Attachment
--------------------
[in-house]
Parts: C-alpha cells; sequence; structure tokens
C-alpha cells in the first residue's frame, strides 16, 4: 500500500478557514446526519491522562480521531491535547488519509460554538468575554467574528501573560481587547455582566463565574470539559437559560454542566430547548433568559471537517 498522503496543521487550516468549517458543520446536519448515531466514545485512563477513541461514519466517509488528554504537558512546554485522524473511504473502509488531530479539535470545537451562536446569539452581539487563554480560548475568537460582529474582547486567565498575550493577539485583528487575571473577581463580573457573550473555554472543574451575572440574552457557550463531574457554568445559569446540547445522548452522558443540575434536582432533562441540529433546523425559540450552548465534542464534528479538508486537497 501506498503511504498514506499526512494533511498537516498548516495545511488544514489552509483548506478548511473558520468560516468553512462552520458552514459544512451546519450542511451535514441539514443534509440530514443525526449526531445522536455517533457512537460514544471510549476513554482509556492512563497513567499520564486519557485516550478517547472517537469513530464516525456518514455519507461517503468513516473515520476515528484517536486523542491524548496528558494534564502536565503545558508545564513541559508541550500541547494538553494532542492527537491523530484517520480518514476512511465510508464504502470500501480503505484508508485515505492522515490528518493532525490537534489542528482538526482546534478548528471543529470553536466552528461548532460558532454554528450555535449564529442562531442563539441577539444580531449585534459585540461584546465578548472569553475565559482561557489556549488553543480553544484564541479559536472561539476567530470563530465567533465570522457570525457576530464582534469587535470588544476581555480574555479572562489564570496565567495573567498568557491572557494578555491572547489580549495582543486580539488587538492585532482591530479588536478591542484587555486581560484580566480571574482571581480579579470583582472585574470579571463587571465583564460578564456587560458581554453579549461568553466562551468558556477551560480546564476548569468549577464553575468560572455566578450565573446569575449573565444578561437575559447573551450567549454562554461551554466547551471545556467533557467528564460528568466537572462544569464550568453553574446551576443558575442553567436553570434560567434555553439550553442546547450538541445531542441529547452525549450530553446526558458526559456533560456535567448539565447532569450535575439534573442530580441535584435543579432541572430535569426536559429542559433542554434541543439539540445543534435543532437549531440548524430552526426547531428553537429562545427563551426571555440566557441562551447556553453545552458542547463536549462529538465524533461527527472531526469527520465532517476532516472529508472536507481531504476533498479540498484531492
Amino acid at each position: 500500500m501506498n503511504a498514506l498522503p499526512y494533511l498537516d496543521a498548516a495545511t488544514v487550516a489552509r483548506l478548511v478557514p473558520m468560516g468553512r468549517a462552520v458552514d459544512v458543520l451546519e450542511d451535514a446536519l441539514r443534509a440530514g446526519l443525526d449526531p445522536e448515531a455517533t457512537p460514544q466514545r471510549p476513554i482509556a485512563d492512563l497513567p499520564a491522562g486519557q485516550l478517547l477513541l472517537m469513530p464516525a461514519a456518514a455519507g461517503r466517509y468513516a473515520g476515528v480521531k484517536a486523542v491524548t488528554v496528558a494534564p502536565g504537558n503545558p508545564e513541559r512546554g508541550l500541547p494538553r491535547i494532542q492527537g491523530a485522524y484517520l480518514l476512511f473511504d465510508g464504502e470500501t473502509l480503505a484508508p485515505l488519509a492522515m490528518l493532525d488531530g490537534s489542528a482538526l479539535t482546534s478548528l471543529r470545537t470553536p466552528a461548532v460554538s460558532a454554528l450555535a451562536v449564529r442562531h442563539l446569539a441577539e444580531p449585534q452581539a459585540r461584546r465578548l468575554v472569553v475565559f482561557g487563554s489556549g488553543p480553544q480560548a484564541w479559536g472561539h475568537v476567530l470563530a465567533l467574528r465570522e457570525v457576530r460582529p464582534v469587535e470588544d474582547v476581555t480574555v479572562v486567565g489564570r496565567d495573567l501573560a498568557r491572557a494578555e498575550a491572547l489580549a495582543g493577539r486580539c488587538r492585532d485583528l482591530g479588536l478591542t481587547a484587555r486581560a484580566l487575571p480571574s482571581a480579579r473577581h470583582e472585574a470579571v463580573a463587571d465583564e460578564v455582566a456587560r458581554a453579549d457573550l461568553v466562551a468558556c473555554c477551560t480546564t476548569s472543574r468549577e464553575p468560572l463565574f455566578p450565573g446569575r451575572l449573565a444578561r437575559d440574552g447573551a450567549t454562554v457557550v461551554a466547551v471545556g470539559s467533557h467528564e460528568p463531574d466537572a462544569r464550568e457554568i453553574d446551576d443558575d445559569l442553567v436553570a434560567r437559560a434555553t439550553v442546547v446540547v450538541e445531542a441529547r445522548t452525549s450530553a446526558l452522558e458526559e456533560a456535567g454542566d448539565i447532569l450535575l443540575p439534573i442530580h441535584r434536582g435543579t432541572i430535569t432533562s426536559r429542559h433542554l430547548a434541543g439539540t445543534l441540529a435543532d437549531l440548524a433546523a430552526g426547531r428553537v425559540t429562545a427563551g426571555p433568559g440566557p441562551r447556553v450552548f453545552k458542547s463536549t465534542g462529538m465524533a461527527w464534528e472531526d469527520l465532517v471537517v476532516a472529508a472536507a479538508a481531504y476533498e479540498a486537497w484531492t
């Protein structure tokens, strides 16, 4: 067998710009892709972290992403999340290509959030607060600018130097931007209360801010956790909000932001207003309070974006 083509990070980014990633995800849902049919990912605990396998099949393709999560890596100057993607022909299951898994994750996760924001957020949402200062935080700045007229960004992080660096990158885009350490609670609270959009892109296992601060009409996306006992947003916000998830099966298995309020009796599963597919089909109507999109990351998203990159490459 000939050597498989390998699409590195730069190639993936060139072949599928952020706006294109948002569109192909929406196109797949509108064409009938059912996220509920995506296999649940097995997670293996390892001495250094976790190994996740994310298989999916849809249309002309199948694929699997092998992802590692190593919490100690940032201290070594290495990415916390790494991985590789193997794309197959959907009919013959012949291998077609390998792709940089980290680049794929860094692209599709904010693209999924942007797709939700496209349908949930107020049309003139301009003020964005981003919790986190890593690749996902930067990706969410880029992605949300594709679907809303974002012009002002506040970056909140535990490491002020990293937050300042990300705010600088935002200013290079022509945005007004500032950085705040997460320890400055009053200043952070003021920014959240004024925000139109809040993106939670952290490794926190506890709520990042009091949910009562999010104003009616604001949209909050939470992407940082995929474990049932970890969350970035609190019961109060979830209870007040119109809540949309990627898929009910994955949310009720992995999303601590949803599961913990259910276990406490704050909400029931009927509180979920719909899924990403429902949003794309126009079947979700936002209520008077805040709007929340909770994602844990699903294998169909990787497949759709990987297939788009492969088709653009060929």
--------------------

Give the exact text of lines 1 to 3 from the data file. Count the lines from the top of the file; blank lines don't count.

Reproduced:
[in-house]
Parts: C-alpha cells; sequence; structure tokens
C-alpha cells in the first residue's frame, strides 16, 4: 500500500478557514446526519491522562480521531491535547488519509460554538468575554467574528501573560481587547455582566463565574470539559437559560454542566430547548433568559471537517 498522503496543521487550516468549517458543520446536519448515531466514545485512563477513541461514519466517509488528554504537558512546554485522524473511504473502509488531530479539535470545537451562536446569539452581539487563554480560548475568537460582529474582547486567565498575550493577539485583528487575571473577581463580573457573550473555554472543574451575572440574552457557550463531574457554568445559569446540547445522548452522558443540575434536582432533562441540529433546523425559540450552548465534542464534528479538508486537497 501506498503511504498514506499526512494533511498537516498548516495545511488544514489552509483548506478548511473558520468560516468553512462552520458552514459544512451546519450542511451535514441539514443534509440530514443525526449526531445522536455517533457512537460514544471510549476513554482509556492512563497513567499520564486519557485516550478517547472517537469513530464516525456518514455519507461517503468513516473515520476515528484517536486523542491524548496528558494534564502536565503545558508545564513541559508541550500541547494538553494532542492527537491523530484517520480518514476512511465510508464504502470500501480503505484508508485515505492522515490528518493532525490537534489542528482538526482546534478548528471543529470553536466552528461548532460558532454554528450555535449564529442562531442563539441577539444580531449585534459585540461584546465578548472569553475565559482561557489556549488553543480553544484564541479559536472561539476567530470563530465567533465570522457570525457576530464582534469587535470588544476581555480574555479572562489564570496565567495573567498568557491572557494578555491572547489580549495582543486580539488587538492585532482591530479588536478591542484587555486581560484580566480571574482571581480579579470583582472585574470579571463587571465583564460578564456587560458581554453579549461568553466562551468558556477551560480546564476548569468549577464553575468560572455566578450565573446569575449573565444578561437575559447573551450567549454562554461551554466547551471545556467533557467528564460528568466537572462544569464550568453553574446551576443558575442553567436553570434560567434555553439550553442546547450538541445531542441529547452525549450530553446526558458526559456533560456535567448539565447532569450535575439534573442530580441535584435543579432541572430535569426536559429542559433542554434541543439539540445543534435543532437549531440548524430552526426547531428553537429562545427563551426571555440566557441562551447556553453545552458542547463536549462529538465524533461527527472531526469527520465532517476532516472529508472536507481531504476533498479540498484531492